Lucy Corry’s Blog: Some like it hot


Forget oil heaters or fireplaces — Lucy Corry heats up with spice. 

Did you know that ‘bland is banned’ in 2021? You might think we’ve earned a little blandness after recent events, but Pinterest says this isn’t the case. The people, or at least Pinterest’s 478 million users, have spoken and apparently search data shows that they want to spice up their lives.

The hottest food search terms in 2021 are for ‘cajun chicken pasta’, ‘jalapeno pepper jam’ and ‘tomatillo enchilada sauce’. Oh, and for something called ‘hot honey’, which sounds like the sort of offer that turns up in my spam folder.

I’m a bit suspicious of self-interested data surveys, but this information is music to my ears. I write this having just eaten a bowl of mouth-numbing hot and spicy wonton noodle soup from Wellington’s infamous KC Cafe.

KC is a Courtenay Place Chinese food institution that’s open all hours, every day of the week. A Google reviewer kindly describes it as having “no-frills decor”, but that only tells half the story.

KC is the sort of democratic eating house that sees chief executives and struggling artists dine shoulder to shoulder with hungover hospo workers and hungry senior citizens. It’s not the place to come if you’re a strict vegetarian (there are more than 160 options on the menu but most of them contain meat in some form or other) or triggered by sensory overload, but I love it.

Going there and eating something spicy always cheers me up, especially on a cold Wellington day when it feels like the wind is winnowing out the marrow from my bones. I feel the same about A Taste of Home’s Dan-Dan Noodles (also in Wellington) and the incredible kung pao chicken served at Hamilton’s Sichuan Style, where the heat of what seems like dozens of dried chillies is amplified by mouth-numbing Sichuan peppercorns.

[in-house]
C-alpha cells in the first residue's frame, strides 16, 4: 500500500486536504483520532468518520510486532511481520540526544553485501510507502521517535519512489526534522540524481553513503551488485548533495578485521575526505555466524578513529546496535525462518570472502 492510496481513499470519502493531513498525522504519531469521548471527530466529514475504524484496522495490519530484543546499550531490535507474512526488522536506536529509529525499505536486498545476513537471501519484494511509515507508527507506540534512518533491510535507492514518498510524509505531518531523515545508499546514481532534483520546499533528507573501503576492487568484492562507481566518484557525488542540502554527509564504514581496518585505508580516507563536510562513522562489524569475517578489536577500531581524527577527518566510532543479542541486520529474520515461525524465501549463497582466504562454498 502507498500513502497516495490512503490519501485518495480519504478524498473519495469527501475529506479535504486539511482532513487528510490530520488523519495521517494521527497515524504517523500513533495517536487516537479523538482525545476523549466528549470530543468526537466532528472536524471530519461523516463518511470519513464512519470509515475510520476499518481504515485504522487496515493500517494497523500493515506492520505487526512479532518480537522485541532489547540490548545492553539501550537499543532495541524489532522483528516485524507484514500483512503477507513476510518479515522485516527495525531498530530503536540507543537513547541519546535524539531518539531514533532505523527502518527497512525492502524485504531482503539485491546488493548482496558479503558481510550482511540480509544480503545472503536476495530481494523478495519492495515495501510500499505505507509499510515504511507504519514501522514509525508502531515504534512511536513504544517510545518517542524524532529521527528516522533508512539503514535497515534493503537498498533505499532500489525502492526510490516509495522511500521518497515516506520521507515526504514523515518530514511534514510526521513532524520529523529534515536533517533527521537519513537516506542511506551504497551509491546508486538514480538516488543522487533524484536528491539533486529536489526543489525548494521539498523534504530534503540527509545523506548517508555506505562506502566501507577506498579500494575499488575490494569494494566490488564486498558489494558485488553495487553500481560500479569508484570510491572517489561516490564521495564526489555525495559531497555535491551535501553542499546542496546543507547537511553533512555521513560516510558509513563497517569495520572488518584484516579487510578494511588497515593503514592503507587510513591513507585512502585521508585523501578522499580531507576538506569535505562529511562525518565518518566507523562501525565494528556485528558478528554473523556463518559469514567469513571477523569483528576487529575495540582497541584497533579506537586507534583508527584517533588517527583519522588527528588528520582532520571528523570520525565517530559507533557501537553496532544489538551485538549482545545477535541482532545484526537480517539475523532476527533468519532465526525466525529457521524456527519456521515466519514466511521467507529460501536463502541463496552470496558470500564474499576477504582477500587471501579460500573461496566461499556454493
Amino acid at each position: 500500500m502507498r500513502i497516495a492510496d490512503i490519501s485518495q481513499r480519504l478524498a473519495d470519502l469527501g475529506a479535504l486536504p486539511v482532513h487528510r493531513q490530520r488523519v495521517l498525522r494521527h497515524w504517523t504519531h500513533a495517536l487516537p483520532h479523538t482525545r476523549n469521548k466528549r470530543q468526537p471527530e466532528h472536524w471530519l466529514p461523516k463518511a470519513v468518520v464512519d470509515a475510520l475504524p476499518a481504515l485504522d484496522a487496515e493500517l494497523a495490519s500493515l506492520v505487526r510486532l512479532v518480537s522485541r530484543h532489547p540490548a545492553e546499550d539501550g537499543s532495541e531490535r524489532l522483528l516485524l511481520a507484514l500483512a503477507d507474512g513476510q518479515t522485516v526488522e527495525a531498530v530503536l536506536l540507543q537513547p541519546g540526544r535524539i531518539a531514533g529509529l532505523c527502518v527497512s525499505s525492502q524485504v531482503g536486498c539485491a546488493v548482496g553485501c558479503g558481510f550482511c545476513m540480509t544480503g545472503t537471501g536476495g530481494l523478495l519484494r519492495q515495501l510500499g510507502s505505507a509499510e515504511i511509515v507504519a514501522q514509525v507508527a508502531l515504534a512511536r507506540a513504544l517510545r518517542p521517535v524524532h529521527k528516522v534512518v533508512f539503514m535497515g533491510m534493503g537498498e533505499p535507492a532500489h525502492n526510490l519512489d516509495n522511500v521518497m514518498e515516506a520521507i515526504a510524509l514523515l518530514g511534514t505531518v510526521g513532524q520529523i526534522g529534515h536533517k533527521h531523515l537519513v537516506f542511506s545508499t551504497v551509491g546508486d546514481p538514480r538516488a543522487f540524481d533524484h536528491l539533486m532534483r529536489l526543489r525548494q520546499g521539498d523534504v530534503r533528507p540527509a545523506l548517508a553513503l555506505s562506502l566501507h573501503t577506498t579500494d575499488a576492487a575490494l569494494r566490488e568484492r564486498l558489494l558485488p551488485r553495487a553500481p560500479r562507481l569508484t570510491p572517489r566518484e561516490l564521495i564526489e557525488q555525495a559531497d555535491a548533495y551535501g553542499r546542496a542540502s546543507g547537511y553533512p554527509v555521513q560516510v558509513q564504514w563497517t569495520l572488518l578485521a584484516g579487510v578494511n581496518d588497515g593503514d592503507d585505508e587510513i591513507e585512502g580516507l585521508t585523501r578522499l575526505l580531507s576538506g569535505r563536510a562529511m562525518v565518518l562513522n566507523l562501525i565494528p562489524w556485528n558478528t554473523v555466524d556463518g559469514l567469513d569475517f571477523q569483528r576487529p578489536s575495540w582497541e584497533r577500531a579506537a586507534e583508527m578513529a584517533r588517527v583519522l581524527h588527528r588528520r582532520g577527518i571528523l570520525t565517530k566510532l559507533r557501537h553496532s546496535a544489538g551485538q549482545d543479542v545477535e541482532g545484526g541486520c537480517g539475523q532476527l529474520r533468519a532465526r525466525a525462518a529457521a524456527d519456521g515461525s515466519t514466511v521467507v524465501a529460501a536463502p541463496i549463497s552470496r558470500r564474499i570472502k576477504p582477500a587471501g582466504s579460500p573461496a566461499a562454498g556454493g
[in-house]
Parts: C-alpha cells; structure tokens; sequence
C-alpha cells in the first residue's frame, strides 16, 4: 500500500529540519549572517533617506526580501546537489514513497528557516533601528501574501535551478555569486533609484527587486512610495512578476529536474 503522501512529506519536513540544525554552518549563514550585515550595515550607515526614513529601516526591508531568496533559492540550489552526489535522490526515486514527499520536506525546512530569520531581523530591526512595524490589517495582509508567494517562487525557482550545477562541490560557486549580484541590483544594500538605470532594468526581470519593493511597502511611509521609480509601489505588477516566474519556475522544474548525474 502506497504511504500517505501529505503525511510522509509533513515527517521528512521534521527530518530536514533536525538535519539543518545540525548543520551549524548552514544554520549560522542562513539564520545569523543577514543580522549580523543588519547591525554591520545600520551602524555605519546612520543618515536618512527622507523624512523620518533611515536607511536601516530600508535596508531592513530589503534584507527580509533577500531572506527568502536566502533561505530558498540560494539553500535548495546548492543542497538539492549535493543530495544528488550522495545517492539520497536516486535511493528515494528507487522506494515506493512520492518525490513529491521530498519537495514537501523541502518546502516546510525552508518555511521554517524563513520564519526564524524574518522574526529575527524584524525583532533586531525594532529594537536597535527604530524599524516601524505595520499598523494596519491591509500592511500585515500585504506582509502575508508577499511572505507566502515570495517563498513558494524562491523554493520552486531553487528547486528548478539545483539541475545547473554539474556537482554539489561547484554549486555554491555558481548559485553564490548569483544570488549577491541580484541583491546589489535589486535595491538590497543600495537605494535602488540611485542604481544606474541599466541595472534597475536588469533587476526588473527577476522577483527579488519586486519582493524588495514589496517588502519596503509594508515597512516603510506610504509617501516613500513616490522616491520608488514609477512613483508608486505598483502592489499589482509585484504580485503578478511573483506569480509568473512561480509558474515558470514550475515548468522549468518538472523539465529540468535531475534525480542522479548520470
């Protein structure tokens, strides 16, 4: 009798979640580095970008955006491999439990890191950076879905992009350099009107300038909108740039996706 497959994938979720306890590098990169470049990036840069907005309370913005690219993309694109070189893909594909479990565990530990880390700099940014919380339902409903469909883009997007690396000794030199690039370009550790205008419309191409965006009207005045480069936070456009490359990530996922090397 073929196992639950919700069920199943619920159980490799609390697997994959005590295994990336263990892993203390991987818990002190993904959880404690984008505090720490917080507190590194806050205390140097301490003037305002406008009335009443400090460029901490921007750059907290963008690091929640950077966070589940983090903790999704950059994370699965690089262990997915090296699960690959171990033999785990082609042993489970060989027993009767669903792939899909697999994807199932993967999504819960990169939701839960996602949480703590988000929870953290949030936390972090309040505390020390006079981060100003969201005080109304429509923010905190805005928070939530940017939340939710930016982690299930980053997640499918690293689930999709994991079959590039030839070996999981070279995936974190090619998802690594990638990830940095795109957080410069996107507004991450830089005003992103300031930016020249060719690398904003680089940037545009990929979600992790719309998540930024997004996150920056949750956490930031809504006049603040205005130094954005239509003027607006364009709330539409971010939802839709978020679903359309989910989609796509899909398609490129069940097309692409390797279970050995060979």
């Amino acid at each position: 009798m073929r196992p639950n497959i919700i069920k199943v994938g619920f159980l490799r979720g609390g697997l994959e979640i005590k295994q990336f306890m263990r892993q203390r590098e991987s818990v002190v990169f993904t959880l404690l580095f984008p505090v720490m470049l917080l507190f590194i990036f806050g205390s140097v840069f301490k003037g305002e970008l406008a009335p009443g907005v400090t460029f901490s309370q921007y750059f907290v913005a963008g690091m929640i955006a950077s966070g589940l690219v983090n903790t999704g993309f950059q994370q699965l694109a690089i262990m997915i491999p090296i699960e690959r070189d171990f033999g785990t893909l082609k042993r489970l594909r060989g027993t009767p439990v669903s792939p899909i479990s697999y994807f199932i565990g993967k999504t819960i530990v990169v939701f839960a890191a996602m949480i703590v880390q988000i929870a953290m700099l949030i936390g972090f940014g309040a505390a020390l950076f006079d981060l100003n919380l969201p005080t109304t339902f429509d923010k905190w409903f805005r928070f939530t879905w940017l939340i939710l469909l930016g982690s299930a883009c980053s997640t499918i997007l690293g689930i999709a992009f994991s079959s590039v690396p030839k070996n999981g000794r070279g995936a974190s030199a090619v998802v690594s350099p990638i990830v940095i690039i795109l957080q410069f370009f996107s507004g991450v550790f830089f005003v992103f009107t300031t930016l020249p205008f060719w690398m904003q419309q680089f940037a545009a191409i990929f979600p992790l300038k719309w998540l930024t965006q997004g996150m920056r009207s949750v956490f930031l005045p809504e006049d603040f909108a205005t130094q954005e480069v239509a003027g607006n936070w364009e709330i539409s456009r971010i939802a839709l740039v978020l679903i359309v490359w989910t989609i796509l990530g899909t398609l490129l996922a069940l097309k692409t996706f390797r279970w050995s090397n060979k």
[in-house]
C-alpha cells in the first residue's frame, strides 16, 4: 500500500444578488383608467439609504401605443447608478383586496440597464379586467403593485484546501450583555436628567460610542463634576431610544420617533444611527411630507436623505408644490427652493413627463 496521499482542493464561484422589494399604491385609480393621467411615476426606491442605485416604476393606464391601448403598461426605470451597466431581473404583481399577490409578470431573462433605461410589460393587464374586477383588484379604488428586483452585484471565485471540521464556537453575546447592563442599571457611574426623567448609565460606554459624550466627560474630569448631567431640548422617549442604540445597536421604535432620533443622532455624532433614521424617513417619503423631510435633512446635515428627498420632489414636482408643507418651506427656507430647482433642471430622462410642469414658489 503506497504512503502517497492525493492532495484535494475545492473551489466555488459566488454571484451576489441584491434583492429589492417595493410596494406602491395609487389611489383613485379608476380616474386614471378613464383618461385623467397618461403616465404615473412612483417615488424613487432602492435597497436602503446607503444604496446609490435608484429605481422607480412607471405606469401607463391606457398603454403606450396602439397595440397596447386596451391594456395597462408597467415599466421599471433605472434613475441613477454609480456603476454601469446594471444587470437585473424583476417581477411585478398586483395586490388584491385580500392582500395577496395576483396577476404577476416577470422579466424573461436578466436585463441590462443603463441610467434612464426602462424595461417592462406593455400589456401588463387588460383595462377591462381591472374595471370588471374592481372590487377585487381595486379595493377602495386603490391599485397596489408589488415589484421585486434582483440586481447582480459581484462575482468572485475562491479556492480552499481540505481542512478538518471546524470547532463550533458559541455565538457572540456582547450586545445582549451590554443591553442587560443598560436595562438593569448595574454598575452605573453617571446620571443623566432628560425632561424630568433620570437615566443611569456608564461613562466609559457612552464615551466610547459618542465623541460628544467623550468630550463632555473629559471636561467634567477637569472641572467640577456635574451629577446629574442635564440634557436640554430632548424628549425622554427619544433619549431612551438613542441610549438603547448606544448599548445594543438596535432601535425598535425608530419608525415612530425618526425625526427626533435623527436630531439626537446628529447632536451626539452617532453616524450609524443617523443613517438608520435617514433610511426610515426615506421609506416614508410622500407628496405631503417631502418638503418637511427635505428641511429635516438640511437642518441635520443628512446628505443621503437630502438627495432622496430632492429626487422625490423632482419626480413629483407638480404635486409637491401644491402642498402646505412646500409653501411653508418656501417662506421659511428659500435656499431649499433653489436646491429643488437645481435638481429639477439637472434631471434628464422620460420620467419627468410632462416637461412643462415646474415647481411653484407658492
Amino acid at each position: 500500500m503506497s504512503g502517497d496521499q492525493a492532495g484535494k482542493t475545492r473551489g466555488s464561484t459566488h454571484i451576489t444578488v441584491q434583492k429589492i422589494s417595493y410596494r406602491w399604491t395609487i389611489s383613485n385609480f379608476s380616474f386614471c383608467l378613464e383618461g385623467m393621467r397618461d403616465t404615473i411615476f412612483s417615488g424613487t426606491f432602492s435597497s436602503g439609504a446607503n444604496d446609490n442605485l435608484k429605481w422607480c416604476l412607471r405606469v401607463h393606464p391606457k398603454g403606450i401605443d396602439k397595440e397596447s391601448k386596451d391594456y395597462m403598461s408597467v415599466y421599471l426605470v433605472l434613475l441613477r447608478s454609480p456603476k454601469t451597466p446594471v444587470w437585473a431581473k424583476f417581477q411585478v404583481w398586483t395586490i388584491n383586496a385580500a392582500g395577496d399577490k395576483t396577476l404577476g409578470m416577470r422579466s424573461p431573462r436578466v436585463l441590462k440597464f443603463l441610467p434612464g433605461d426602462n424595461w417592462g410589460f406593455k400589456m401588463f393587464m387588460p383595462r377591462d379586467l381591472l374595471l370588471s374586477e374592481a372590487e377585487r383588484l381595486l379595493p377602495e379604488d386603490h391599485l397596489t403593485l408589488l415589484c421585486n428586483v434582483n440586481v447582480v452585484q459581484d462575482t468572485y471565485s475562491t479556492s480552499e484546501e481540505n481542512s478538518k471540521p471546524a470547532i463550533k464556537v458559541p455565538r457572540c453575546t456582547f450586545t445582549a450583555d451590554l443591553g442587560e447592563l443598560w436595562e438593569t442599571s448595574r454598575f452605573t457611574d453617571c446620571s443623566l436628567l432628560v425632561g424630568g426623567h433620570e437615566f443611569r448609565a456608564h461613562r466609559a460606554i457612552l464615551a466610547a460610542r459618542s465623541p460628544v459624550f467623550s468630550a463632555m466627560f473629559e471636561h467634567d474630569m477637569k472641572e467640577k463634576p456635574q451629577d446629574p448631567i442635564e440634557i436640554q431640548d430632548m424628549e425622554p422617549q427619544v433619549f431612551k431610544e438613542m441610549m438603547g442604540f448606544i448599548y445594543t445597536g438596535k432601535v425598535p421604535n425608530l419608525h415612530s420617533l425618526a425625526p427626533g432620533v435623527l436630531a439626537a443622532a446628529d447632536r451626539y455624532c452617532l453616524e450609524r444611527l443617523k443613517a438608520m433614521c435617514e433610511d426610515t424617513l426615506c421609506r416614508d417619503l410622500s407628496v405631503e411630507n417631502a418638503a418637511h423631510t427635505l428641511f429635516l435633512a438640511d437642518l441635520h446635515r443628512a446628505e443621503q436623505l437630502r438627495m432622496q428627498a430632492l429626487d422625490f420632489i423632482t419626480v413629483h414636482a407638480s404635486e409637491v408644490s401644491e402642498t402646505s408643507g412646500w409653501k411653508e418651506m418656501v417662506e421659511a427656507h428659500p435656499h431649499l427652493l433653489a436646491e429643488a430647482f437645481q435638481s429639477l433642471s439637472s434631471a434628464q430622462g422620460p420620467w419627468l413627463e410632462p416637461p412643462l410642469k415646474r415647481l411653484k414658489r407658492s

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My favourite condiment is Lao Gan Ma chilli oil, a holy blend of peanuts, oil and chillies that goes with everything (even peanut butter on toast).

In France, where chillies are largely absent, I made do with eye-wateringly hot Dijon mustard in liberal amounts. Maybe this fondness for heat is genetic.

When I was growing up, my father’s signature dish (apart from expertly-cooked steak), was something known as ‘African Chicken’. I think he’d eaten something similar in Hong Kong in the early 1970s and he was obsessed with recreating it. From memory, it involved chicken pieces and a fiery tomato-based sauce, plus a fair amount of shouting at the grill.

In hindsight, I realise it was probably some kind of peri-peri style chicken dish of vaguely Portuguese origin. I can’t remember what it tasted like or indeed if I even ever ate any, but I have fire-branded recollections of Dad creating absolute chaos in the kitchen and much after-match discussion of whether the results had been spicy enough.

Now, we live in a culture where every kind of hot sauce known to humankind is available in our supermarkets, but back then, owning a bottle of Tabasco sauce seemed almost risque. No one else I knew had a dad who cooked, let alone one who cooked quite literally with fire.

So I completely get why the people of Pinterest are looking for some hot stuff. Given the state of the world, we all need a bit of a party in our mouths, don’t we? Perhaps another reason is that eating spicy food can trick us into feeling better.

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‘Feeling the burn’ from eating chillies is the result of capsaicinoid compounds reacting with a specific protein on the surface of nerve cells (on the tongue or other parts of the body).

When triggered by these compounds, this protein tells your brain that the body is being burned, so it releases neurotransmitters like endorphins and dopamine to help relieve the pain.

In some people, this is enough to perk them up in the same way as an exercise high. Clever, right? So if you’re struggling to pull on your running shoes on these cold dark mornings, you might want to consider adding a pinch of chilli flakes to your morning hot chocolate or drizzling some hot honey (that’s honey infused with chilli and other spices) on your toast. Just don’t rub your eyes afterwards!

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NZ Life and Leisure    NZ Lifestyle Block
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